Adam’s House in Paradise in the Lower East Side. Photo via Storefront for Art and Architecture.
“Its significance is underlined by the history of community design activism in the 1960’s, by the “green” movements, by the socio-political opposition to overscaled housing projects; and now, by the issue of gentrification in the East Village and the Lower East Side, and by the artist community which has become the inevitable staple in this process in New York City”
On September 14, the New York Times reported the passing of Adam Purple, an eccentric New York-based environmentalist and gardener, at the age 84. Early Storefront followers might know him through the 1984 exhibition Adam’s House In Paradise, a public campaign to preserve Purple’s remarkable and elaborately designed community garden, which he created in the rubble of Lower East Side abandoned lots and called the Garden of Eden. “Hope in a territory of poverty and drugs,” as Storefront’s co-founder Glenn Weiss referred to it, this 15,000 sq. ft. earthwork was featured in several publications, including National Geographic (September, 1984), London Art Monthly (October, 1984), and Lucy Lippard’s article Gardens: Some Metaphors for a Public Art in Art in America (November, 1981).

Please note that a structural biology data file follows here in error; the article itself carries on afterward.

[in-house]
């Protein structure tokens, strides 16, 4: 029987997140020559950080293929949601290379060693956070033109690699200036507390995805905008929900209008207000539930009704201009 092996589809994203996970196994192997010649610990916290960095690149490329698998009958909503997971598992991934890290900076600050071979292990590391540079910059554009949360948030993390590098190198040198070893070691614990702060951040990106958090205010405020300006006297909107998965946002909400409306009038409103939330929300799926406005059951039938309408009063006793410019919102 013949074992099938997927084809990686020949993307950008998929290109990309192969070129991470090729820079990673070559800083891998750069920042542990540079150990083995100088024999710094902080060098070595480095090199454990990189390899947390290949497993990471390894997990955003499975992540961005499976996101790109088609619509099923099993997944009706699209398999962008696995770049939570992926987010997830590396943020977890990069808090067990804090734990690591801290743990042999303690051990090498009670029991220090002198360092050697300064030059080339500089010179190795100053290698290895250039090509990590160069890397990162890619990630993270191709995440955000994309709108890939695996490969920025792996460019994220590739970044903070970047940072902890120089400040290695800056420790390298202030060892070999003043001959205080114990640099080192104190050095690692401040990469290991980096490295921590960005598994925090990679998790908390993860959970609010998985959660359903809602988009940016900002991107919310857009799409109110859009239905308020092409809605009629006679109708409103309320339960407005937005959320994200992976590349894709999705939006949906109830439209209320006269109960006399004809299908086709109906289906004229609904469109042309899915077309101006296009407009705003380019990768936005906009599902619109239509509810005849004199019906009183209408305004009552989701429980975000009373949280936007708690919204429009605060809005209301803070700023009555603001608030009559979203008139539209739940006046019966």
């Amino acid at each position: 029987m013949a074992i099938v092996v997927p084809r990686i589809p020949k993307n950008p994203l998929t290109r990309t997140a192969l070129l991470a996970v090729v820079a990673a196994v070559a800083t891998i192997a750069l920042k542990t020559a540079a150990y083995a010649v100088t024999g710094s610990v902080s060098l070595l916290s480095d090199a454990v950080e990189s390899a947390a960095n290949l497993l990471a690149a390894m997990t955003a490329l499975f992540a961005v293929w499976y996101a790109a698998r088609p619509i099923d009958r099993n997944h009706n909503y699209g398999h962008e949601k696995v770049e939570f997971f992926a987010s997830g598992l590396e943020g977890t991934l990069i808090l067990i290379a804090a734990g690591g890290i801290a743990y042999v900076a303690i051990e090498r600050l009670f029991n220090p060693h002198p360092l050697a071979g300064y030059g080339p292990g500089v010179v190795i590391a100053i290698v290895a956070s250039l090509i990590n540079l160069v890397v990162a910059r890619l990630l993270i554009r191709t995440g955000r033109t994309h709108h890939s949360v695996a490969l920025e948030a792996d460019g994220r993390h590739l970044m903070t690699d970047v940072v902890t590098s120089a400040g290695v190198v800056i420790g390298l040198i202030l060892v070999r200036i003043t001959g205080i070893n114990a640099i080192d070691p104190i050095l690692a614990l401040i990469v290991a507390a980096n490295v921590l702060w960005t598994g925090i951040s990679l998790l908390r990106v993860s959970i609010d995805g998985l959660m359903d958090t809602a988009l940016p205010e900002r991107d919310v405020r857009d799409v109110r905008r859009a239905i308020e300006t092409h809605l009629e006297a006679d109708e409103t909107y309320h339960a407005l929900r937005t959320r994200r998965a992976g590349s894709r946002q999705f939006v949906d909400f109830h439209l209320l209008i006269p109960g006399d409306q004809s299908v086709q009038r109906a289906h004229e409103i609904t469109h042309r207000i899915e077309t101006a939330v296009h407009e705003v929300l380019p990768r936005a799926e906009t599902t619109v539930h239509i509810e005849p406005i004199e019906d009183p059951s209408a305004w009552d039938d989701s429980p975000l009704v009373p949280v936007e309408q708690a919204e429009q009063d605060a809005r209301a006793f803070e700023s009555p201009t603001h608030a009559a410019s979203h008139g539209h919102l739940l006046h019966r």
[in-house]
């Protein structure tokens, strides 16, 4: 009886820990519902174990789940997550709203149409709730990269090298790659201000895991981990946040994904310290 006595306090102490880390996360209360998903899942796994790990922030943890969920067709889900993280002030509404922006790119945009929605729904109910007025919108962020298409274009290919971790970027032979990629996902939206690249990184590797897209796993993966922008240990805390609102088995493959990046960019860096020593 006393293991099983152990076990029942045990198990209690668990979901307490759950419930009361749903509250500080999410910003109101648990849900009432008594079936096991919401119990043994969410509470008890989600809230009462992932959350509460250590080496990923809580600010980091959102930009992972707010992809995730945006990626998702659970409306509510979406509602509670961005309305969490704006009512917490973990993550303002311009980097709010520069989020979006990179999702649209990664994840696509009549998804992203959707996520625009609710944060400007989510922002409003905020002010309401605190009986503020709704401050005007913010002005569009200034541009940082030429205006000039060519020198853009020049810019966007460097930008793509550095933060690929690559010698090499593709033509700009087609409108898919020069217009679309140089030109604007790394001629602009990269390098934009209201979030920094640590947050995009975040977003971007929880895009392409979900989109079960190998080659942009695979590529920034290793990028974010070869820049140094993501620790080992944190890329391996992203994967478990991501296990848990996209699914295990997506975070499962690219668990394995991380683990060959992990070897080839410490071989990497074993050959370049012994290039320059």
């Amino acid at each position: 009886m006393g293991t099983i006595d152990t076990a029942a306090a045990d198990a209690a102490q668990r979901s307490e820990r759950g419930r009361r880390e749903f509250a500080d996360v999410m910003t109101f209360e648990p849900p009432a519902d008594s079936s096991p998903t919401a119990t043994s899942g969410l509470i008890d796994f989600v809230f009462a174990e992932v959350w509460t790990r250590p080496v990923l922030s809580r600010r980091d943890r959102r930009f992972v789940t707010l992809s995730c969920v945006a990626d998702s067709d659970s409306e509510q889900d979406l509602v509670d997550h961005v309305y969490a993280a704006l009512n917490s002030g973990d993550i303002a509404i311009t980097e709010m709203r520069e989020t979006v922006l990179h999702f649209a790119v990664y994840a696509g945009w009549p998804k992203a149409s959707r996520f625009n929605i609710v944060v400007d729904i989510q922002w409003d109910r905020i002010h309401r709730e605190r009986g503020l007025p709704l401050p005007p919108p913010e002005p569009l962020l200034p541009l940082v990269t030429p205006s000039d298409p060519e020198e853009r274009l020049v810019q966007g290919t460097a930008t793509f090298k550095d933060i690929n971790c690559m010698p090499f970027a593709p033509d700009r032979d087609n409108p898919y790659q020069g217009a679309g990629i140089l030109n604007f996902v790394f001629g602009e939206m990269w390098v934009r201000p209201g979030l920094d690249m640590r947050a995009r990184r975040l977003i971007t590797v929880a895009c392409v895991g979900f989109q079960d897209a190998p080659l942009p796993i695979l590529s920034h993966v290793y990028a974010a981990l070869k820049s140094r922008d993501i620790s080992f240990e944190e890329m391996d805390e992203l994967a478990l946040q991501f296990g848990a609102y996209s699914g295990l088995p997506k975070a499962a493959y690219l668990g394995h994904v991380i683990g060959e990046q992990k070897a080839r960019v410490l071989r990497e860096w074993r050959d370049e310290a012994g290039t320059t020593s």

Before Whitney submission by Eric Fiss (New York, NY), 1985. “Whitney Goes Pop”
This past year, the Whitney Museum reopened in a new Renzo Piano-designed museum in the Meatpacking District, moving from its smaller space on the Upper East Side, the modernist building designed by Marcel Breuer and Hamilton P. Smith from 1963 to 1966. Space had been an issue from almost the beginning, with the Whitney opening outposts on Water Street, on Park Avenue, in Connecticut and other New York City office buildings over the decades.